One home trend that’s here to stay? Succulents! We joined forces with the dream team at Colonial House of Flowers to bring a hands-on workshop to our store in Atlanta, Georgia, where they gave us the dirt on how to create a lush display in three easy steps. So cool, so fresh, so easy!
With a little imagination, you can use just about anything to contain your arrangement. We’ve seen (and loved!) succulents potted in stones, lanterns, outdoor baskets and even vintage suitcases. At this workshop, the gurus used clear, cylindrical vases. This type of vessel lets you play with different layers of vase fillers and provides a 360-degree view of the arrangement.
Native to warm, arid climates, succulents have evolved to store water in their leaves and don’t do well with damp roots. Sand, stones and slices of wood make for stunning bases that let the water drain. If you’re using a planter without drainage holes, make sure to fill it up with special soil for succulents, which you can find at your local nursery.
Now that you’ve got your vase and your base, it’s time to start planting. There aren’t really many hard and fast rules here – feel free to play with size, scale and shades. From bright jade to dramatic hunter, different colors keep your arrangement from feeling too one-note. Once you’re perfected the placement, pour more vase filler around the roots and pack down. Don’t have a green thumb? No problem. Fresh or faux succulent arrangements will add life your home.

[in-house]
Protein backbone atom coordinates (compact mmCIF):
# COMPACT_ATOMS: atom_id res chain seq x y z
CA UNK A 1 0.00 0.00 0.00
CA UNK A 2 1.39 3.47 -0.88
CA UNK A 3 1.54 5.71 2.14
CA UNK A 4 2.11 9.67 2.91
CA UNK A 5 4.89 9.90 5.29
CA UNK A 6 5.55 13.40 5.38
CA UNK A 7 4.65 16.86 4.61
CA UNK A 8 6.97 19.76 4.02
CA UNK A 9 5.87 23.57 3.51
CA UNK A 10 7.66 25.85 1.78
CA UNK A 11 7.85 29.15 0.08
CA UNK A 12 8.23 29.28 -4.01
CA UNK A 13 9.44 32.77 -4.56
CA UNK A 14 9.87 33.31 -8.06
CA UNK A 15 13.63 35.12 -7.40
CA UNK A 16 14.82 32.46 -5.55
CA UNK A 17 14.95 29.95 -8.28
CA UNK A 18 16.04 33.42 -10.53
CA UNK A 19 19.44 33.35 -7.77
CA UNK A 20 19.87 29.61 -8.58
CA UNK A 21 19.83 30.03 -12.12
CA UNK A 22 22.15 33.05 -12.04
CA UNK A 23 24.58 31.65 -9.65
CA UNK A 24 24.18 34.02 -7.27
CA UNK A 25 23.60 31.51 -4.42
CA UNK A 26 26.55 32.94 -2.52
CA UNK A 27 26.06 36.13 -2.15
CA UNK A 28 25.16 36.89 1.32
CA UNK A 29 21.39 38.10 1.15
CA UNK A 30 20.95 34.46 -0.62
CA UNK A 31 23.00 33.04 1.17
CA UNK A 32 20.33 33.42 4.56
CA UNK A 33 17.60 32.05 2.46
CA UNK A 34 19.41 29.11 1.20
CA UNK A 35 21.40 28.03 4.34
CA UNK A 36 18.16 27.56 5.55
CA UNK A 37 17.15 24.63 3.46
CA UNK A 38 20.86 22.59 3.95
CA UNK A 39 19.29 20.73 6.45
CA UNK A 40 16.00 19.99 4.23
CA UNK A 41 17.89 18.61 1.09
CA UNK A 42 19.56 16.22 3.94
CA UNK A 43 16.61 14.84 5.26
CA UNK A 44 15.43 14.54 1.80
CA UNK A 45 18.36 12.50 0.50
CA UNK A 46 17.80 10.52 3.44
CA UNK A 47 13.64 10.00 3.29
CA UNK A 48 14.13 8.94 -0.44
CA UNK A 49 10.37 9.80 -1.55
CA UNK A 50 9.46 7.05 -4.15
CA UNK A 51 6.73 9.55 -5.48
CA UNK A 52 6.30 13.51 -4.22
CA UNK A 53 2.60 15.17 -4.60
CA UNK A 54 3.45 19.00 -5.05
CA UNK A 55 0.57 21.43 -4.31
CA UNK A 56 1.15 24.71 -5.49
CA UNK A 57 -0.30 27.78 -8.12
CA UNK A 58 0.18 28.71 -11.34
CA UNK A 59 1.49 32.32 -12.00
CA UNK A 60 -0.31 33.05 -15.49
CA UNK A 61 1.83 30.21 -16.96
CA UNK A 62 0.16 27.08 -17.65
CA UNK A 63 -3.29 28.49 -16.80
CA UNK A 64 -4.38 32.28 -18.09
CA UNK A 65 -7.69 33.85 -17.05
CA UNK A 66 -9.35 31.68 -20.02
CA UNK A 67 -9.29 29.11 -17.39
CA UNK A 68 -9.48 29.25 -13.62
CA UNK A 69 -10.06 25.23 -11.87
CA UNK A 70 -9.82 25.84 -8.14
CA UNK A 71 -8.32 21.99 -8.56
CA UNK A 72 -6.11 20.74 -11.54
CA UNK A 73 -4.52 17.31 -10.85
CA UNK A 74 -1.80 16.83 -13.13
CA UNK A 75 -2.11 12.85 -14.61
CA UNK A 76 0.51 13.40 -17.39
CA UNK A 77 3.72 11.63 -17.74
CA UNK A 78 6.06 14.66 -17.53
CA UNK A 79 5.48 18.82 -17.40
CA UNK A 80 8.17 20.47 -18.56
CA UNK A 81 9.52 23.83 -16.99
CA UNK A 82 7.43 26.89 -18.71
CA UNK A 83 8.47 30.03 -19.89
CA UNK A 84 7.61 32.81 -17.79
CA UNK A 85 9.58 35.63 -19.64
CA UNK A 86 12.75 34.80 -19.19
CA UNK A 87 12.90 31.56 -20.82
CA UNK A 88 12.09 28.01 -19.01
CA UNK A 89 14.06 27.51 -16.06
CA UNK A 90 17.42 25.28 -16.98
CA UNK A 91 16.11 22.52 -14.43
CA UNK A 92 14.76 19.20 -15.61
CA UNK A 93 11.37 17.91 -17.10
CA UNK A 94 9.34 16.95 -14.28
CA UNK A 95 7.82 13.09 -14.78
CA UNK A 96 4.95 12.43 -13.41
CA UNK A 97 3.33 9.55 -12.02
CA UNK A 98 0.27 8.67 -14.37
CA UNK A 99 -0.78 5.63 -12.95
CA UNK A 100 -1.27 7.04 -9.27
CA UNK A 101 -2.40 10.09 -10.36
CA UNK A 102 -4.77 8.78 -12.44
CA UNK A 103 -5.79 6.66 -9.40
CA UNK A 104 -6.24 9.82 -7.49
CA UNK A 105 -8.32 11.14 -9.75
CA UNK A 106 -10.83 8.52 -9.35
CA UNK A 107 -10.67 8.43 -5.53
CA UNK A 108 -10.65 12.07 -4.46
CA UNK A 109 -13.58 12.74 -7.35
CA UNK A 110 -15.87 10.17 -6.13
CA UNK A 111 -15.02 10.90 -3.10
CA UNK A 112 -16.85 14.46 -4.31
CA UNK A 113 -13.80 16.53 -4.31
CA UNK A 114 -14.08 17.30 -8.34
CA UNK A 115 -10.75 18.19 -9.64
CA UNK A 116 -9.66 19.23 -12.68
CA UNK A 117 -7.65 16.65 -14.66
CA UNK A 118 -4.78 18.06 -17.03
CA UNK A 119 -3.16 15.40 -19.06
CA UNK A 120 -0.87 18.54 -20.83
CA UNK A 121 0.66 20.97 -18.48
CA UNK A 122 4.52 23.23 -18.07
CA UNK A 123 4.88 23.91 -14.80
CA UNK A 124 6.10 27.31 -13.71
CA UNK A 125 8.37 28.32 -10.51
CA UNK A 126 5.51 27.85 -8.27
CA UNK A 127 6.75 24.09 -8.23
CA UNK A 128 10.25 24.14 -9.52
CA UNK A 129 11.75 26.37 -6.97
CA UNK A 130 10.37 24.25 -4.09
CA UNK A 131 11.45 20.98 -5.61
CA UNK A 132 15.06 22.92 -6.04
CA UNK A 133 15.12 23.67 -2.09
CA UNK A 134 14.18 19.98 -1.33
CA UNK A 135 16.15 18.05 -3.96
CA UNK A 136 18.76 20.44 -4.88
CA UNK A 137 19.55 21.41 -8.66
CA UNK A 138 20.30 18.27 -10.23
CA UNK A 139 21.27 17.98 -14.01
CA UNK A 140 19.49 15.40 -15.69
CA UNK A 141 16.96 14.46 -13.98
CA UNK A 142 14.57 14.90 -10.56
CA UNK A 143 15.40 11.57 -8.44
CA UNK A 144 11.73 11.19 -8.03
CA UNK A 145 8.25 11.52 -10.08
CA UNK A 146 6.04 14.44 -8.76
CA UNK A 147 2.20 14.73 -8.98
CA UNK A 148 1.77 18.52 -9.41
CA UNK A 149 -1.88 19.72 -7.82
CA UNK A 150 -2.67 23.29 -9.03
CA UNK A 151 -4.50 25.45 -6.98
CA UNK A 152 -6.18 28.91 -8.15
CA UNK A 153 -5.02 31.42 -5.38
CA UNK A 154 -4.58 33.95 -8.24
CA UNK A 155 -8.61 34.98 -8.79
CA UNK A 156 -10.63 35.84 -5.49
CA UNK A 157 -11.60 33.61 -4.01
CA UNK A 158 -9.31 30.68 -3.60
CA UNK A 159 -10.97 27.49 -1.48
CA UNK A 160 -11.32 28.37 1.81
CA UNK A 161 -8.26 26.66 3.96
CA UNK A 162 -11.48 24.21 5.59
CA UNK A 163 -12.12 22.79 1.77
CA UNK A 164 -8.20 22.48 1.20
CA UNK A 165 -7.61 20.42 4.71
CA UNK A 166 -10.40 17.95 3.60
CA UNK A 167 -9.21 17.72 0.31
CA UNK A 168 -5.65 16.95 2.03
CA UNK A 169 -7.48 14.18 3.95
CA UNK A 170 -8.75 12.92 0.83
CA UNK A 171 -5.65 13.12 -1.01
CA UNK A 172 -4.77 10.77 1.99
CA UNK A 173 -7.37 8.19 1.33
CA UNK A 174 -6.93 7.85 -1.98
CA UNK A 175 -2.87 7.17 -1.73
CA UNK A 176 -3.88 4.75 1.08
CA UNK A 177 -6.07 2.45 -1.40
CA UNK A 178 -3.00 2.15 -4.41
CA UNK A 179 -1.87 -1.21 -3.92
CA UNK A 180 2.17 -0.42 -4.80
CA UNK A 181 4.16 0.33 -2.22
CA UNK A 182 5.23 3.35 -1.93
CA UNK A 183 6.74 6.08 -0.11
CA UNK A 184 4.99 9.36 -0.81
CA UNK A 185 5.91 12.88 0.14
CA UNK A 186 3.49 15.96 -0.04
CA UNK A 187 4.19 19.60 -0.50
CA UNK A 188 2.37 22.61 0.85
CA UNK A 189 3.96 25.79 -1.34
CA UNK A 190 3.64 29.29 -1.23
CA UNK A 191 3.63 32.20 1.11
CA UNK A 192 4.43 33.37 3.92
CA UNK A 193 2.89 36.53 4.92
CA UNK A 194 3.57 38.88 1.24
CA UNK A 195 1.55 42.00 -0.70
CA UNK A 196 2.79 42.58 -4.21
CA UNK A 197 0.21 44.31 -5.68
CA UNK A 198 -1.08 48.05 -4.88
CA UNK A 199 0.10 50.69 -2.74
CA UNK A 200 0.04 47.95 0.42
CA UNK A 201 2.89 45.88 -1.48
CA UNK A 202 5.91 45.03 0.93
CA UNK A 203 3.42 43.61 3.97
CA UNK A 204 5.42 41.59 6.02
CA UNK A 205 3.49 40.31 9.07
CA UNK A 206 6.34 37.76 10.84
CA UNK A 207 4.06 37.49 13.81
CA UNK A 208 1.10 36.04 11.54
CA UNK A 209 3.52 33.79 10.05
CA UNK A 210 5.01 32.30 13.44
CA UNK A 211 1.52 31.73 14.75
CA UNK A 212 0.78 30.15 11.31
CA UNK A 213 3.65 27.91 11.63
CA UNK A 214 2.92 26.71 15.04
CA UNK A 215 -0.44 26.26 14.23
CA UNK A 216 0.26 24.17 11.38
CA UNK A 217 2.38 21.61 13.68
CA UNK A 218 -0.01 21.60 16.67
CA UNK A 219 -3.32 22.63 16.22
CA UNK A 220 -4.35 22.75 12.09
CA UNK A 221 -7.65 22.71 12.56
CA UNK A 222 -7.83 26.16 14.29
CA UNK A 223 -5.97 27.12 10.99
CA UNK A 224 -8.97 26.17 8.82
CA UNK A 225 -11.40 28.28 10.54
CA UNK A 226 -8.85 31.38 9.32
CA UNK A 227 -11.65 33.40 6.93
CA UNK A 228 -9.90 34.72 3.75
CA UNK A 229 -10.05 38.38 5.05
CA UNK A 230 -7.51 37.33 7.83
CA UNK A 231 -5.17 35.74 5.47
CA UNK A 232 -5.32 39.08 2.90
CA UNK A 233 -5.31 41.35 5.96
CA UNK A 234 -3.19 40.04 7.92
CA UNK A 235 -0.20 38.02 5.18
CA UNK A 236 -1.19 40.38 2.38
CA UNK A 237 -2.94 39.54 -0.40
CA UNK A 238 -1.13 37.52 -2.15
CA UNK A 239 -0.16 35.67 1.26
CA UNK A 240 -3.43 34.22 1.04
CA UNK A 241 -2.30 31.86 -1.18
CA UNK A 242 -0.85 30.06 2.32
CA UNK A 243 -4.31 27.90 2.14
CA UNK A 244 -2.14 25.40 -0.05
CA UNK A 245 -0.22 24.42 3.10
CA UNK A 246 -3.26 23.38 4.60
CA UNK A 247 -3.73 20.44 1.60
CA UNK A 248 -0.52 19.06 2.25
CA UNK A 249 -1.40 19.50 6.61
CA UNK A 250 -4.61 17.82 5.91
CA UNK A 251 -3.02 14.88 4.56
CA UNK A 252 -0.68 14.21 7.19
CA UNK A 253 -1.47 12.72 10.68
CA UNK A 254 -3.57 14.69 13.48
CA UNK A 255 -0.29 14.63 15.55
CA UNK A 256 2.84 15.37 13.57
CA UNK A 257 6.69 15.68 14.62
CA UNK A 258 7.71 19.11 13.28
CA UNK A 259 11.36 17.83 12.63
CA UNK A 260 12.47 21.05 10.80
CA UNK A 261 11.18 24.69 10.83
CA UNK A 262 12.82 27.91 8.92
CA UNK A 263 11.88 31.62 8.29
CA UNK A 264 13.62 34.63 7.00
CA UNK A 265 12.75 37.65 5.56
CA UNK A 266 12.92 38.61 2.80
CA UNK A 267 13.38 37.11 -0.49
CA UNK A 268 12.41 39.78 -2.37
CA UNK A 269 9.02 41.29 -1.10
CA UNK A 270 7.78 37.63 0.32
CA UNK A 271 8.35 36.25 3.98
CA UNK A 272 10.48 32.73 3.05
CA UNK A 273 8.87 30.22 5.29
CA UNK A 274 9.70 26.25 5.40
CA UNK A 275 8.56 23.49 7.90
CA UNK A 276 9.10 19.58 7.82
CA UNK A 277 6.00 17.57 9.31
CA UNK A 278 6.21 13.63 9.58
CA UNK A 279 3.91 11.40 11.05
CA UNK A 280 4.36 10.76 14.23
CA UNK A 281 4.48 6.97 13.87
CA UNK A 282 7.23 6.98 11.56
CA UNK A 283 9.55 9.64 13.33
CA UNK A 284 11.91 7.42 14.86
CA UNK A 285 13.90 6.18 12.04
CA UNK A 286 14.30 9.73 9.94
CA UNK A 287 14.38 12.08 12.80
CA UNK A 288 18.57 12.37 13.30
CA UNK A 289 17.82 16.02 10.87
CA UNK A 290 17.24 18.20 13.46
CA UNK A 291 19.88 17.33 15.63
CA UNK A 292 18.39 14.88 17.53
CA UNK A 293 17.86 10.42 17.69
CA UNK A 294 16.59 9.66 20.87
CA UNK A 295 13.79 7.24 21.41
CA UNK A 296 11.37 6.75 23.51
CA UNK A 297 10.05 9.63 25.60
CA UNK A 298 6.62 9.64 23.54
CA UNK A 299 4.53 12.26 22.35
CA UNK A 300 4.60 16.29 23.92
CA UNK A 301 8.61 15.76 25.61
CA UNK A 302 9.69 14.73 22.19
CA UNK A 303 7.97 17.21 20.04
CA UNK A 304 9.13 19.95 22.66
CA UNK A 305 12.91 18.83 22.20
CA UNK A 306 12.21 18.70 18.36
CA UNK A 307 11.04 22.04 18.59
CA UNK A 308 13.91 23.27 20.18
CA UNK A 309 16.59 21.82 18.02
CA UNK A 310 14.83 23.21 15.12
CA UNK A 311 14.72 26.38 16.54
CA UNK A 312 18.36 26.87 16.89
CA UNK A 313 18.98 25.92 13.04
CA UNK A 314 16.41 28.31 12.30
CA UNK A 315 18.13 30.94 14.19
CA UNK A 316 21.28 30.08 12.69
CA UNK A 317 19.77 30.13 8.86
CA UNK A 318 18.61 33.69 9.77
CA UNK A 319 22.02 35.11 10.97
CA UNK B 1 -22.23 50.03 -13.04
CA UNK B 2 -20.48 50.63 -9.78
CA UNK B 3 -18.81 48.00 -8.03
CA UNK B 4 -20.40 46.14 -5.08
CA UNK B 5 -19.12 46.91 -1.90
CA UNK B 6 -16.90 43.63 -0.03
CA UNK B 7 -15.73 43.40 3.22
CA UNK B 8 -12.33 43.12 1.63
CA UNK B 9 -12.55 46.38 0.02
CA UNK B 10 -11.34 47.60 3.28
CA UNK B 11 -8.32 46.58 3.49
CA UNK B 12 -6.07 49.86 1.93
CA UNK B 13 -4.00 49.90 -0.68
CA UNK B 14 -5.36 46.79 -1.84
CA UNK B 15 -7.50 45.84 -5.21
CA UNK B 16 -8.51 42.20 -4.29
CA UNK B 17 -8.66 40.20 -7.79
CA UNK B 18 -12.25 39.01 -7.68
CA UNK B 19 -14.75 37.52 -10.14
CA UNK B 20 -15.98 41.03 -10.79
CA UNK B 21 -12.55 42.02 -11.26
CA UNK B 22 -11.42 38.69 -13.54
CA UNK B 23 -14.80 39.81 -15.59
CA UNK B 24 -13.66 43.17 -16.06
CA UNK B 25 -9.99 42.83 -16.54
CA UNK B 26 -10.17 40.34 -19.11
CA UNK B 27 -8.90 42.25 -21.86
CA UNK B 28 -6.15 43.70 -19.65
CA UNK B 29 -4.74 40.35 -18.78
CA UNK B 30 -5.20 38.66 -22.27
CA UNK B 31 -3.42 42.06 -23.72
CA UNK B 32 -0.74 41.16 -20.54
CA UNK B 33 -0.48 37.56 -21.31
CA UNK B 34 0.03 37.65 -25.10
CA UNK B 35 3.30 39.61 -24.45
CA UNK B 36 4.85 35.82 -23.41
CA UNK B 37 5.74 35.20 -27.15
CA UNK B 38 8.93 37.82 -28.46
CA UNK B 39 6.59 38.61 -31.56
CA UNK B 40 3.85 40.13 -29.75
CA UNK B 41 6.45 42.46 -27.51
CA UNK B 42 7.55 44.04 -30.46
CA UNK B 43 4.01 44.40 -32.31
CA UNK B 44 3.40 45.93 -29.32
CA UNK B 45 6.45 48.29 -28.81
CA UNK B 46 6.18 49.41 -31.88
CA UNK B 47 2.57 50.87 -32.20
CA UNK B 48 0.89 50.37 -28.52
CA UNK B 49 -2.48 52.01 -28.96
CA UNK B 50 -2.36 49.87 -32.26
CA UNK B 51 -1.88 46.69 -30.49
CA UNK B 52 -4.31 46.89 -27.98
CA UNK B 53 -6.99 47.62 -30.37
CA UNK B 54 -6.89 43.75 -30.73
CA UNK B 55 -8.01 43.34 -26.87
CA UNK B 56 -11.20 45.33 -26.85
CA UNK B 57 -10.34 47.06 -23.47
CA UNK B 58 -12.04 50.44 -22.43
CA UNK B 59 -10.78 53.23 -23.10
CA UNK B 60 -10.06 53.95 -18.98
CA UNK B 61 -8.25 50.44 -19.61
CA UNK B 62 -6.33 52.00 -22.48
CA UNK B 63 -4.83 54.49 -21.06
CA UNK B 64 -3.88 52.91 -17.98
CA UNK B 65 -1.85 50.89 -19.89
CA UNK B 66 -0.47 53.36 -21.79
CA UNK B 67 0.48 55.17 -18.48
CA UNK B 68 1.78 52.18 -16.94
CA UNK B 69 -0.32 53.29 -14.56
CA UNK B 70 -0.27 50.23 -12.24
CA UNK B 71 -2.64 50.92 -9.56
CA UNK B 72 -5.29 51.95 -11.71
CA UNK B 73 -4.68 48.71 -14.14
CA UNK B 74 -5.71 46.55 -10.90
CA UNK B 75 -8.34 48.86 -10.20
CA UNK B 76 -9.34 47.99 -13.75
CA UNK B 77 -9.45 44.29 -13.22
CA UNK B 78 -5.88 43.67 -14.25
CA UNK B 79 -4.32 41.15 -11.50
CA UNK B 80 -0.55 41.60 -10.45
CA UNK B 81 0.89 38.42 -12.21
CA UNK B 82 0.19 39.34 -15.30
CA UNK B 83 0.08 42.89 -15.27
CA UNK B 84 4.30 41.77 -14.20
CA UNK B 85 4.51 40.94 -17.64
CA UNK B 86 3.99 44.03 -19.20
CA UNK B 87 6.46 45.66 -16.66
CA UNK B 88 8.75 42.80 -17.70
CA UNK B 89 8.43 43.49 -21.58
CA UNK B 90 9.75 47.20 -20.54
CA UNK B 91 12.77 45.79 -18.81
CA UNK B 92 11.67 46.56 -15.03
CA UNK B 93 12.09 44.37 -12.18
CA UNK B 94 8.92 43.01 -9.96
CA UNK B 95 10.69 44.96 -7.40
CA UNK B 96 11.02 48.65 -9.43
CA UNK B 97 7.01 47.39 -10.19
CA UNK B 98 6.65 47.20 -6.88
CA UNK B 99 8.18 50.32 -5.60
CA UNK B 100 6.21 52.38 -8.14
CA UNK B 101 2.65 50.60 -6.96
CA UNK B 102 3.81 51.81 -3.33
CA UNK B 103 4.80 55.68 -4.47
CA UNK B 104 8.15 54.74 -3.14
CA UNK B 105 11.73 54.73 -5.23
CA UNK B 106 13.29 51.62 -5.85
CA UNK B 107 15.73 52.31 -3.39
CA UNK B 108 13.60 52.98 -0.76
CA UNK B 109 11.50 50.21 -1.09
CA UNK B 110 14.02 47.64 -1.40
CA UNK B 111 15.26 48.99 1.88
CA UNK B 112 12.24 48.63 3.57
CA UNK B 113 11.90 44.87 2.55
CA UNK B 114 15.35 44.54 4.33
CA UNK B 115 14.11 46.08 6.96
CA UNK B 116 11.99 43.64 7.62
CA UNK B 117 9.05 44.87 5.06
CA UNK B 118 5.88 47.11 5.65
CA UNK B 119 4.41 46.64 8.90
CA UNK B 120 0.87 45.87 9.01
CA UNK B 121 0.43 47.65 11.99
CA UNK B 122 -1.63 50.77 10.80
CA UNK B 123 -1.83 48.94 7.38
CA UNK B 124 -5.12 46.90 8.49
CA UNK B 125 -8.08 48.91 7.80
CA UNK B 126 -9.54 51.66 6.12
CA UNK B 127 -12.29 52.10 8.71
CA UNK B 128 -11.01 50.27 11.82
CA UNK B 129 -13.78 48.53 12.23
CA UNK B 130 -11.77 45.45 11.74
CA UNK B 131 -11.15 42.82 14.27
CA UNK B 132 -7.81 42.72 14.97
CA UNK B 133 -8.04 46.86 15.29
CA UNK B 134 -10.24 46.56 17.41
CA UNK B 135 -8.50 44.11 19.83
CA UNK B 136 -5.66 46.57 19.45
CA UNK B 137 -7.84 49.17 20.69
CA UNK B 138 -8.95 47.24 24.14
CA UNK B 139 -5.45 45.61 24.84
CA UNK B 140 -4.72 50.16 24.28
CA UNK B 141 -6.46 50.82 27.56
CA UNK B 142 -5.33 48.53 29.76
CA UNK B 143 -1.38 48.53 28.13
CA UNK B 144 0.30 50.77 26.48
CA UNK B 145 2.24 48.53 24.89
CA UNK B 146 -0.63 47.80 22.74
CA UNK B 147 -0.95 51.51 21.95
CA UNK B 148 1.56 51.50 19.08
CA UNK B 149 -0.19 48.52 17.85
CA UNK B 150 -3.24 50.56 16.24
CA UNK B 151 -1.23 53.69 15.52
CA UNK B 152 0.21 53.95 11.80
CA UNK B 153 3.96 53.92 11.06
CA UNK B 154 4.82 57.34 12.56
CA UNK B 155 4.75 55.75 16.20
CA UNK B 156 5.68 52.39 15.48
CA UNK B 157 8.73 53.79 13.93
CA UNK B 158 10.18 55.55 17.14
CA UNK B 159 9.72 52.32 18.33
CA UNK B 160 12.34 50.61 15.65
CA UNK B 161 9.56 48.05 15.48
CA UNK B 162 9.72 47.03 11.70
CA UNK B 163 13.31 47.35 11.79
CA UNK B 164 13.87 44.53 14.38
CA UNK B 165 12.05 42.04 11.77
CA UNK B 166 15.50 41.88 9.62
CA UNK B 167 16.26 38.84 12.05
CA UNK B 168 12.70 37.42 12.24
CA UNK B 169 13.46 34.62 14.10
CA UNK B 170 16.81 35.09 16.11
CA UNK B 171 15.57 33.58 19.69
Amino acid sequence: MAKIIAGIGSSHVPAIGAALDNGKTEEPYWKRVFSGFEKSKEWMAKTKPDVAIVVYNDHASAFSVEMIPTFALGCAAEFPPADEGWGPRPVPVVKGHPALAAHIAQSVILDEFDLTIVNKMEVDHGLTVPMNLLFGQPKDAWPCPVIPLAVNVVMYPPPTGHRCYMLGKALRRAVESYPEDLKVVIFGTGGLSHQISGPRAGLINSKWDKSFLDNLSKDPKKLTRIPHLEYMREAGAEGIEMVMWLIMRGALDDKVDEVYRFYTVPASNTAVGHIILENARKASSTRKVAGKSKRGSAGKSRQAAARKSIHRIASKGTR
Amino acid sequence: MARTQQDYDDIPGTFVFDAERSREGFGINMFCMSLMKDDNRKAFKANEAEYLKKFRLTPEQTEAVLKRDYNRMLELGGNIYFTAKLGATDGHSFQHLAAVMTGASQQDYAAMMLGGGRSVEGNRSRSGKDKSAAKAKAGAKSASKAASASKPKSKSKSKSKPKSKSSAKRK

We had so much fun crafting these succulent displays, which make great gifts for others (or yourself). A big “thank you” to our friends at Colonial House of Flowers, who showed us that making a beautiful succulent display is as easy as 1, 2, 3!
Featured Pottery Barn Products
- Marble and Copper Lazy Susan
- Faux Tillandsia Succulent Stem
- Potted Faux Echeveria
- Galvanized Tray
- Bosphorus Clear Glass Bowls
- Galvanized Drink Dispenser Stand
- Schott Zwiesel Cocktail Glass
- Galvanized Condiment Tray Set
Photography: Harwell Photography / @harwellphoto Aprons: American Grown Flowers | @americangrownflowers Hand Painted Backdrop: Lanier Hays Moore, Georgia Southern University | @georgiasouthernuniversity Local Honey Sticks: H.L. Franklin Honey | @hlfhealthyhoney Watercolor of Pottery Barn Faux Echeveria Succulent: CPhelan Designs | @cphelandesign Hand Painted Pottery Barn Succulent Macarons: Marche de Macarons | @mdmacarons Rock, Sand, Terrarium Supplies: Pottery Barn Lenox Square | @potterybarn_lenox Terrarium Birch Wood Accesories: Accent Decor | @accentdecorinc Succulent Farm: Mellano | @mellanoandcompany Airplants, Flowers + Live Garland: Mayesh CHOF Workshop Presenter: Christy Hulsey, Mayesh Design Star CHOF Workshop Event Planner: Morgan James with Derek Eason, Rachel Matthews, Christy Hulsey, Abigail Garland, Colonial House of Flowers / @colonialhouseofflowers